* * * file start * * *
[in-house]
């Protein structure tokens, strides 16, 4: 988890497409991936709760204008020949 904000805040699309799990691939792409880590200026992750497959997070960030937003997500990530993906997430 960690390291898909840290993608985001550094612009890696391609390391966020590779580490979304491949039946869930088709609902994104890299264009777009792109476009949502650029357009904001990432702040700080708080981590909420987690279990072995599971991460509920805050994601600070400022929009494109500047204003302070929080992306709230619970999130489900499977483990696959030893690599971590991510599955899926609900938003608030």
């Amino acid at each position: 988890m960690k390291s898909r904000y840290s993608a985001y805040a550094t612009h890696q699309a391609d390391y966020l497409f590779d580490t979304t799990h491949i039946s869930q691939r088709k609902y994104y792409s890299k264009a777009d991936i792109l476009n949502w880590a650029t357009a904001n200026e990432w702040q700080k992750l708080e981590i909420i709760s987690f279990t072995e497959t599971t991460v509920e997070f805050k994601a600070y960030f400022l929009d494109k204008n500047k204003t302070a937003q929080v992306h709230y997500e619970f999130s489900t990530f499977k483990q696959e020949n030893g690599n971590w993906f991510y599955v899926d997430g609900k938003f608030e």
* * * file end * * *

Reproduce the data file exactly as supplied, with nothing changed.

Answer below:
[in-house]
């Protein structure tokens, strides 16, 4: 988890497409991936709760204008020949 904000805040699309799990691939792409880590200026992750497959997070960030937003997500990530993906997430 960690390291898909840290993608985001550094612009890696391609390391966020590779580490979304491949039946869930088709609902994104890299264009777009792109476009949502650029357009904001990432702040700080708080981590909420987690279990072995599971991460509920805050994601600070400022929009494109500047204003302070929080992306709230619970999130489900499977483990696959030893690599971590991510599955899926609900938003608030």
């Amino acid at each position: 988890m960690k390291s898909r904000y840290s993608a985001y805040a550094t612009h890696q699309a391609d390391y966020l497409f590779d580490t979304t799990h491949i039946s869930q691939r088709k609902y994104y792409s890299k264009a777009d991936i792109l476009n949502w880590a650029t357009a904001n200026e990432w702040q700080k992750l708080e981590i909420i709760s987690f279990t072995e497959t599971t991460v509920e997070f805050k994601a600070y960030f400022l929009d494109k204008n500047k204003t302070a937003q929080v992306h709230y997500e619970f999130s489900t990530f499977k483990q696959e020949n030893g690599n971590w993906f991510y599955v899926d997430g609900k938003f608030e």